A traditional explanation of cost centers versus profit centers holds that “while profit centers are operated with a focus on bringing in revenue, cost centers are not associated with the direct generation of profits.” While this explanation is accurate from an accounting standpoint, there’s no question that a help desk can function as a profit center whether it functions for an internal or external customer.
It’s true that help desks are usually viewed as cost centers. In fact, industry studies show that five of eight help desks are perceived as cost centers by other departments within their companies. It’s also true that the metrics associated with a help desk usually involve things like agent productivity, cost per call, and other measures of efficiency. However, savvy managers have found that changing how the help desk is perceived lays down a path to it becoming a profit center.
History of the help desk
Throughout much of the history of help desks—which have also been known as help desks, customer service centers, support centers, and contact centers—their goal has been to solve customers’ specific problems. These help desks came into existence in the 1980s when mainframes ruled IT. And those early help desks were primarily dedicated to “break-fix” issues.
Then, in the late 1980s the UK government established the Central Computing and Telecommunications Agency (CCTA) with the goal of improving the quality of the IT services the government was buying. More specifically, they wanted to lay the foundation to reduce the cost of IT services and increase their quality through the use of best practices. This effort matured over the years and eventually became the five-volume set of books known as ITIL.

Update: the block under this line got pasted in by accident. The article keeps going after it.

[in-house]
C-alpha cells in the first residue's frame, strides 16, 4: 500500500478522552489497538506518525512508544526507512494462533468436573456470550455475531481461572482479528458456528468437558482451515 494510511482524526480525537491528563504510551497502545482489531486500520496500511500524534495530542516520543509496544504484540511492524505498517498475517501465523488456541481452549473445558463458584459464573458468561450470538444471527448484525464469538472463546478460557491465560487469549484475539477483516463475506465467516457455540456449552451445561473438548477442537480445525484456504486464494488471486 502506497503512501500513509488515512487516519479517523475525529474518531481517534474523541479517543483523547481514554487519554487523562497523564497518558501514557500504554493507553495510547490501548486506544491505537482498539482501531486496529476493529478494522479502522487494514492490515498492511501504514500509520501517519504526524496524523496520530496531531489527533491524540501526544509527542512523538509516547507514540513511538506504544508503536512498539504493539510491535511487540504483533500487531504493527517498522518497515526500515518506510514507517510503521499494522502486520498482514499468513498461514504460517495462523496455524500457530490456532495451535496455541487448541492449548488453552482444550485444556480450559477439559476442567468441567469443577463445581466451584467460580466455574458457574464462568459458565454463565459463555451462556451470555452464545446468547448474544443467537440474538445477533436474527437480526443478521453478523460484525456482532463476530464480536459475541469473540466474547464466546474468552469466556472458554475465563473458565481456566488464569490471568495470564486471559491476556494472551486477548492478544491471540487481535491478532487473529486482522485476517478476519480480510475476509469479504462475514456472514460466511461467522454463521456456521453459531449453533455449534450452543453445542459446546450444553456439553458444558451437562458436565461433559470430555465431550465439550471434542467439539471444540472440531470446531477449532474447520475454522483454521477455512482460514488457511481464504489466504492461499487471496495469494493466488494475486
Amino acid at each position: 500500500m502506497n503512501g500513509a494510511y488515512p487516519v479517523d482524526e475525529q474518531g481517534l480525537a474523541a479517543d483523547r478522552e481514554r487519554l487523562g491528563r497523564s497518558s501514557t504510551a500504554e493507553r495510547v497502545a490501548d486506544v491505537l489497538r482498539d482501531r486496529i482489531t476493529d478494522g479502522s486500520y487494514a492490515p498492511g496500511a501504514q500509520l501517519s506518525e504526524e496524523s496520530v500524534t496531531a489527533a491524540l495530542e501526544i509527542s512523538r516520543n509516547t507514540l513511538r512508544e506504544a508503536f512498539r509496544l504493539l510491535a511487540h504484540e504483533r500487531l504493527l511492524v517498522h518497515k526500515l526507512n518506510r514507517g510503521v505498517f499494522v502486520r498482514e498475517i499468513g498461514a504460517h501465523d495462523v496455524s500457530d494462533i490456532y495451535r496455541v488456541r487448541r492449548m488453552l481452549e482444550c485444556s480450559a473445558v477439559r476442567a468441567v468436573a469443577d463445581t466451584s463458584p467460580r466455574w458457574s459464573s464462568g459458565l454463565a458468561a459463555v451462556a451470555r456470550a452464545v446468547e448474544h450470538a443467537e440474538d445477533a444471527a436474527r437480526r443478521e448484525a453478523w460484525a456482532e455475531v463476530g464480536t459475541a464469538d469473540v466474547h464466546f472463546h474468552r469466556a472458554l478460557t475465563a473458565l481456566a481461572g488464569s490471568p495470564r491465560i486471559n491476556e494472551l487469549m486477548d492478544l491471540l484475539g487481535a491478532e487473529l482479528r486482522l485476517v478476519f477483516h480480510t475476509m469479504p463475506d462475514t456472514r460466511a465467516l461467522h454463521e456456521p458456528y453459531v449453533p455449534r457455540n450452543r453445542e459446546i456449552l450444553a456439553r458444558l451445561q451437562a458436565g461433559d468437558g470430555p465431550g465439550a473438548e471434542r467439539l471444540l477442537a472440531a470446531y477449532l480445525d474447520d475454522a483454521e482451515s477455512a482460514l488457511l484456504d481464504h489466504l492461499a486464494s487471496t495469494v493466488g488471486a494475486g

One of the key IT support concepts that came from ITIL is the term “service desk.” This term, and the best practices espoused by ITIL, changed IT industry thinking from a break-fix perspective to a service desk that delivers services to end users, as well as providing all the traditional help desk activities.
“Services” include answering the “How do I...” questions. They include notifying users of an impending period of maintenance when the IT system will be unavailable. They include notifying customers of zero-day threats, malware infections, and new features. In short, a service desk is the customer-facing component of a comprehensive service-delivery business model—one that can have a dramatic impact on customer satisfaction levels.
The first step in moving from a cost to a profit center
Therefore, the first step in moving from a cost to a profit center requires that you achieve the highest possible level of customer satisfaction at the lowest possible cost. This is fundamental.
Achieving these results will requires a method of monitoring that can consolidate multiple, siloed support technologies into one dashboard and then correlate that data to display the performance metrics that enable managers to take control of the customer experience.
However, once this has been achieved, there’s an additional step you need to take that will lead you toward becoming a profit center.
The need to align with C-level goals